Sports betting integrity monitoring body ESSA has rebranded as the International Betting Integrity Association.
The name change aims to highlight the operator-funded association’s increasingly international focus, especially the role it plays in raising awareness of betting-related integrity issues worldwide.
“The new name communicates who we are, what we do and where we want to be,” International Betting Integrity Association secretary general Khalid Ali explained.
“The association has been active across six continents in recent years, with almost half of our alerts coming from outside of Europe,” he said. “This activity will only increase as gambling markets around the world continue to open up to regulation.”
“The debate is global and our strategic focus must evolve in line with that.”
The association’s non-executive chairman, and head of global trading for Betway, Jon Russell added: “Our members represent a sizeable part of the worldwide regulated betting market and their business strategies reflect global ambitions.
“Integrity has become a key regulatory issue in that market debate, with membership of a monitoring body a licensing requirement in some cases,’ he said. “Betting and integrity are now inseparable and I encourage all responsible operators to join us and take advantage of the multifaceted business benefits membership brings.”
News of the rebrand coincided with the release of its integrity monitoring figures for the first quarter of 2019. The association’s operators, comprising more than 50 sportsbook brands, feed reports of suspicious activity into its monitoring platform, allowing it to send alerts to its members, sports governing bodies, regulators and law enforcement officials.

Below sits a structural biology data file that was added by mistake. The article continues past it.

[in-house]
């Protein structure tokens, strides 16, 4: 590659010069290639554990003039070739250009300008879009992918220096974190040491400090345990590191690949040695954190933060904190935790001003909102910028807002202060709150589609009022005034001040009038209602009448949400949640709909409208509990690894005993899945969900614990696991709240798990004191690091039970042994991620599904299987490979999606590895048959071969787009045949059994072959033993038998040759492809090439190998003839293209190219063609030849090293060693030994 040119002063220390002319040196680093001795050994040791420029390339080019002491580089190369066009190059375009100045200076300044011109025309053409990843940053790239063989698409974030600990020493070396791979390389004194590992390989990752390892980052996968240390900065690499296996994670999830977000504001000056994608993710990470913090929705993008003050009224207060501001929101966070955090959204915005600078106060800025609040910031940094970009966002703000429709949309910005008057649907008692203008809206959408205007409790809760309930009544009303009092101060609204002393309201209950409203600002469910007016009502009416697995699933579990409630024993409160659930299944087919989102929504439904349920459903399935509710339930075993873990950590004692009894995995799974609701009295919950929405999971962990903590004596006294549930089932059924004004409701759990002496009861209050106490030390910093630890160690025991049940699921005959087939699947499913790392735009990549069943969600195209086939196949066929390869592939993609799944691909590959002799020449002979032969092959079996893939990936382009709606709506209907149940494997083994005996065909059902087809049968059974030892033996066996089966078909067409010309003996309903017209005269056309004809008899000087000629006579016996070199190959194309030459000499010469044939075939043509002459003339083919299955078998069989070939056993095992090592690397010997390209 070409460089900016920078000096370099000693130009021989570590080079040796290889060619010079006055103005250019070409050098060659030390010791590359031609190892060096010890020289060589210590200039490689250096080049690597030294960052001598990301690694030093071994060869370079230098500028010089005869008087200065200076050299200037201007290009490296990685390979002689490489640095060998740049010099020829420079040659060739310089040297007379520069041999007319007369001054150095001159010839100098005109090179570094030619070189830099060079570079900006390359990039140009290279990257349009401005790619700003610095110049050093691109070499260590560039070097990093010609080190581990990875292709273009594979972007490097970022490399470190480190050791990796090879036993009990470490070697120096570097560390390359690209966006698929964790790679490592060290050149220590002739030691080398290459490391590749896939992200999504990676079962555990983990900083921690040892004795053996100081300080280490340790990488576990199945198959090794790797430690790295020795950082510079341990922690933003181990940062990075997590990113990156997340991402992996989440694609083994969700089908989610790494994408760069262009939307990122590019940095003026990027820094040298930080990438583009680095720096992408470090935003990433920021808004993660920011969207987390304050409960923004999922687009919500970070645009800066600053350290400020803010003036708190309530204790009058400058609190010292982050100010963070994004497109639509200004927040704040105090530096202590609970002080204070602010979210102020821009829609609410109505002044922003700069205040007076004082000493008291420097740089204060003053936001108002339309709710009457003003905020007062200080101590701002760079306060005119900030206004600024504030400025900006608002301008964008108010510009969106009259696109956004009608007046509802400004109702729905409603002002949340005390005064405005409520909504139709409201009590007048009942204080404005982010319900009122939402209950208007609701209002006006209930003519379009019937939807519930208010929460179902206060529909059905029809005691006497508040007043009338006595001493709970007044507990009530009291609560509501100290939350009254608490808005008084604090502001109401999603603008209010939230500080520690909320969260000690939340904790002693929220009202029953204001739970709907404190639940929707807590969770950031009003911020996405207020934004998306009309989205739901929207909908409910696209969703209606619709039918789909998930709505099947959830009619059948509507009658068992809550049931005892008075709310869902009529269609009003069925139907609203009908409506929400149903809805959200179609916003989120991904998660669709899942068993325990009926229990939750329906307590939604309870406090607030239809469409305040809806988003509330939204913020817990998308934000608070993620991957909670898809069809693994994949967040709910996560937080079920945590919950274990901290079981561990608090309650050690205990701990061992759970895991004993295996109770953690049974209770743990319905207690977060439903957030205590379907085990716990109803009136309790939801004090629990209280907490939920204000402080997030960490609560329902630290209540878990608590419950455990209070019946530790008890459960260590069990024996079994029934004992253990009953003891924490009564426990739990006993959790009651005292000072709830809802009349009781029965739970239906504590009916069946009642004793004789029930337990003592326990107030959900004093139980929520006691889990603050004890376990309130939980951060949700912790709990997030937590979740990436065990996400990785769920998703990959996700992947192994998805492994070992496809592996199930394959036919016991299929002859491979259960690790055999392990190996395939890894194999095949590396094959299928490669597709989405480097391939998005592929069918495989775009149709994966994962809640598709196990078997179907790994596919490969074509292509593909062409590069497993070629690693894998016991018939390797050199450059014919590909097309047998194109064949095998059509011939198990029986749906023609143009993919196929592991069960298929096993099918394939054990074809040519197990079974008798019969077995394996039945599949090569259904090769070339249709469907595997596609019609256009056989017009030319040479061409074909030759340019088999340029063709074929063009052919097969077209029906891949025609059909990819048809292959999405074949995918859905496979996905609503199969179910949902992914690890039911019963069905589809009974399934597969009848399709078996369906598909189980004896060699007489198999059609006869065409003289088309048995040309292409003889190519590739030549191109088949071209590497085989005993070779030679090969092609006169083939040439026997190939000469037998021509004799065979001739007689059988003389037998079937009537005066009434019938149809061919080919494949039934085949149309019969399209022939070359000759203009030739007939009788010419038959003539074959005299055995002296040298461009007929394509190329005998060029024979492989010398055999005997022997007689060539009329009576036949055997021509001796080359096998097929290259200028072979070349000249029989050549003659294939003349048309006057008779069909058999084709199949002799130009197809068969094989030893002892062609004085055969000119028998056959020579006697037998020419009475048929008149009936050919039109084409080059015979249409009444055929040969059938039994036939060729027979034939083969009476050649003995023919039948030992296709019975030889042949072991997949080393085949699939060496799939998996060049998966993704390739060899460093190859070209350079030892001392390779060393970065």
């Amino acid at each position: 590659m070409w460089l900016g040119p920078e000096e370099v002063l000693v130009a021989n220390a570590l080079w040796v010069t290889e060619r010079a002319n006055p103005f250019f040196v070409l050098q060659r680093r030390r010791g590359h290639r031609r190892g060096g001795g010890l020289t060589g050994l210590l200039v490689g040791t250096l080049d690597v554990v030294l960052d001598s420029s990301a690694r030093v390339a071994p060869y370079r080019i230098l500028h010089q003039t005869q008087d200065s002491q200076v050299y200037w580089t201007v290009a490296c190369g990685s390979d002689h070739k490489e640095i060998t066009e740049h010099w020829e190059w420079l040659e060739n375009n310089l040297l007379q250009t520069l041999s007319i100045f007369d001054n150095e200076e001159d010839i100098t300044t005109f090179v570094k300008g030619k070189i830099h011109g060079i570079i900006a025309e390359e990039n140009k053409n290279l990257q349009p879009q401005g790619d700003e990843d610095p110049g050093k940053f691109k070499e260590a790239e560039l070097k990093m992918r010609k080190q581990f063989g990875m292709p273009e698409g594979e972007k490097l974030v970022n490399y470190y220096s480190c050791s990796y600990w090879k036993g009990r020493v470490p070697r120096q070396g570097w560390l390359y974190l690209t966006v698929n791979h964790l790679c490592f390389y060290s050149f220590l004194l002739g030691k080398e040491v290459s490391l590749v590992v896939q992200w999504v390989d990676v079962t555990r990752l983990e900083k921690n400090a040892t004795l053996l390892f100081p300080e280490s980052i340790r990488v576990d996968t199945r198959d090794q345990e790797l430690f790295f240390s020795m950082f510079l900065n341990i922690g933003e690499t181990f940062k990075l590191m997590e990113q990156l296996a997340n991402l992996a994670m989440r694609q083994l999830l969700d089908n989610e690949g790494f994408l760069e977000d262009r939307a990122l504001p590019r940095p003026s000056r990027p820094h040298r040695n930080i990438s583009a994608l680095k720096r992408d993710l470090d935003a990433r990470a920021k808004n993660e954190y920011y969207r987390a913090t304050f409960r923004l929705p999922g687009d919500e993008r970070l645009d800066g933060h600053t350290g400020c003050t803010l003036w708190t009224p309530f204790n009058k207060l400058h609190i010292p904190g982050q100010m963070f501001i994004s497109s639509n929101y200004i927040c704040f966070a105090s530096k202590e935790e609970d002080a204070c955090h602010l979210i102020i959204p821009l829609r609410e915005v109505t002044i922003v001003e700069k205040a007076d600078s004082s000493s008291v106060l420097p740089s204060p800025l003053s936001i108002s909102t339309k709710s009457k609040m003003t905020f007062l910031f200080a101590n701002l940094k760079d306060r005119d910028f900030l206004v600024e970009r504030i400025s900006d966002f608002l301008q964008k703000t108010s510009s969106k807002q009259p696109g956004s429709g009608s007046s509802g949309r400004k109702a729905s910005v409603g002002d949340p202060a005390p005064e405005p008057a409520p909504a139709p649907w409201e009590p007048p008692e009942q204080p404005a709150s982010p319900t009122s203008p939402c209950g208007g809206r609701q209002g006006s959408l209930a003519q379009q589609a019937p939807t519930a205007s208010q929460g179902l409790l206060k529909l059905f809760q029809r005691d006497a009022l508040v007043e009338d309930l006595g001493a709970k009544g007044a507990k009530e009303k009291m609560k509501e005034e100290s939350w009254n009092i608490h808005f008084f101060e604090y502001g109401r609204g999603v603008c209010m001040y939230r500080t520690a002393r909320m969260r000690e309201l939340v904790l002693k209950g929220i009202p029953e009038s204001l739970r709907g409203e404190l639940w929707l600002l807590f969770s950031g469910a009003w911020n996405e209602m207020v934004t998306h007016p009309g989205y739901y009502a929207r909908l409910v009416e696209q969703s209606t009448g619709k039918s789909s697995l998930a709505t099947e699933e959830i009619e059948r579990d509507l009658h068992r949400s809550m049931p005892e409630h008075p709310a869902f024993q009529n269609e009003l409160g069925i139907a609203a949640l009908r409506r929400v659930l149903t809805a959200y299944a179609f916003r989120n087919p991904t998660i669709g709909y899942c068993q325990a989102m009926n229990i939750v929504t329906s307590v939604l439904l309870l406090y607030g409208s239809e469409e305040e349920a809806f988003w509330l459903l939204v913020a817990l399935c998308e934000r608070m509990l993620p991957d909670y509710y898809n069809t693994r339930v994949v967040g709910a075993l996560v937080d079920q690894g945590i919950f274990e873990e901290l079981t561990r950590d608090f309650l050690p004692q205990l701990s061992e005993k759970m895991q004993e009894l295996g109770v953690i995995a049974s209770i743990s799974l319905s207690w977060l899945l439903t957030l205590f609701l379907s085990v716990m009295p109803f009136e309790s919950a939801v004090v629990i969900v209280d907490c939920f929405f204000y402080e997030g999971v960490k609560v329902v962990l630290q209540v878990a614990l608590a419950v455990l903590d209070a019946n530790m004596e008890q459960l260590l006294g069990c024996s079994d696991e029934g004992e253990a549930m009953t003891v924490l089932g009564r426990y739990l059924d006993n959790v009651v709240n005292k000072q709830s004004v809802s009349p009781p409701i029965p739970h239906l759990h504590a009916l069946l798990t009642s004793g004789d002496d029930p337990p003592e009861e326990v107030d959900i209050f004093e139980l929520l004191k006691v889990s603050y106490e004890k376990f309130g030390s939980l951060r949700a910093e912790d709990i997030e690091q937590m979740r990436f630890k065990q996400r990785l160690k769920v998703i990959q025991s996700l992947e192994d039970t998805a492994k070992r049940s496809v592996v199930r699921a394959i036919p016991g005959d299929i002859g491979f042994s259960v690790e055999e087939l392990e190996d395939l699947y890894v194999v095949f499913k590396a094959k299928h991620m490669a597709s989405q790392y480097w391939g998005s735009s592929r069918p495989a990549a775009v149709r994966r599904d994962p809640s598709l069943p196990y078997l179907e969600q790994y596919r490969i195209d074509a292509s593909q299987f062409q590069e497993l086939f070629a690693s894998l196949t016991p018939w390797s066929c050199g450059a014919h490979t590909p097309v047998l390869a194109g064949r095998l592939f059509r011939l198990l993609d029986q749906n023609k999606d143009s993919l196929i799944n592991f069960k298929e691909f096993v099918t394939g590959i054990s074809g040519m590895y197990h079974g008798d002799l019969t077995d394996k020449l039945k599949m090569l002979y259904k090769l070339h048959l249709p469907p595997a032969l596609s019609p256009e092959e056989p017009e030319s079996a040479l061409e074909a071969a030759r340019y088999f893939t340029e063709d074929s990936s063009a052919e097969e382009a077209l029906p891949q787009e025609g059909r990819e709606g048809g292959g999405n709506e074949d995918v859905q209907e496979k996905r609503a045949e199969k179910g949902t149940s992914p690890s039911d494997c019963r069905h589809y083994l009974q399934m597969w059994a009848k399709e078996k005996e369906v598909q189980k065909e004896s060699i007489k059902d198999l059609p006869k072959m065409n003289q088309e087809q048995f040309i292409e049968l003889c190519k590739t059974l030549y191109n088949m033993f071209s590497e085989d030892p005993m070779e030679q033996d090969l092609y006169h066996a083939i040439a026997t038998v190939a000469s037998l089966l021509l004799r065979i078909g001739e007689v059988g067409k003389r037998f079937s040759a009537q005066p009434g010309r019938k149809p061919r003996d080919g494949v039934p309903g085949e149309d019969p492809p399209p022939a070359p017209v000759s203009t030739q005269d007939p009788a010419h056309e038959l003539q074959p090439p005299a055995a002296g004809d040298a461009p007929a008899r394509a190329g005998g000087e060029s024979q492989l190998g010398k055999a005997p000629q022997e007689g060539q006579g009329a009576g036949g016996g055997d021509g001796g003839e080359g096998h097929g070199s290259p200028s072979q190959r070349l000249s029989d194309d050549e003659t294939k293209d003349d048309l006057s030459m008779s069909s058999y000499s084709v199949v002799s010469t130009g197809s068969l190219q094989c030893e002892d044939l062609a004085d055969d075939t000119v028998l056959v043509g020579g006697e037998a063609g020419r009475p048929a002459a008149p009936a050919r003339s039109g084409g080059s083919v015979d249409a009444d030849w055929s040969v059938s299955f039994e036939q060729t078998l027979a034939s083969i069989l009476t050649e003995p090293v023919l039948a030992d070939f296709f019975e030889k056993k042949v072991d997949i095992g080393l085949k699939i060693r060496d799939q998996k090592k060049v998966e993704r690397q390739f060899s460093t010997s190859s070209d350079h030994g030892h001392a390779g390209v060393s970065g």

The first three months of 2019 saw a significant drop in the number of suspicious betting alerts, which fell 26% year-on-year to 37. Alert numbers also declined 55% from the fourth quarter of 2019.
This was largely down to a decrease in alerts generated on tennis, which has traditionally seen the highest level of suspicious activity. However, the 17 alerts for the sport represented a 37% year-on-year, and 69% quarter-on-quarter, decline. The 17 alerts was the lowest quarterly total for tennis since Q1, 2017.
The bulk of tennis alerts (eight) were generated in Europe, followed by five from Asia, one from Africa and three from North America. Europe, where many of the association’s member operators are headquartered, accounted for 25 of the quarter’s 37 alerts, far ahead of second-placed Asia with seven.
While the number of alerts for tennis declined sharply, the sport remains by far the source of most suspicious betting activity. Football, with seven alerts – all from Europe – came in second followed by basketball and badminton, with three apiece.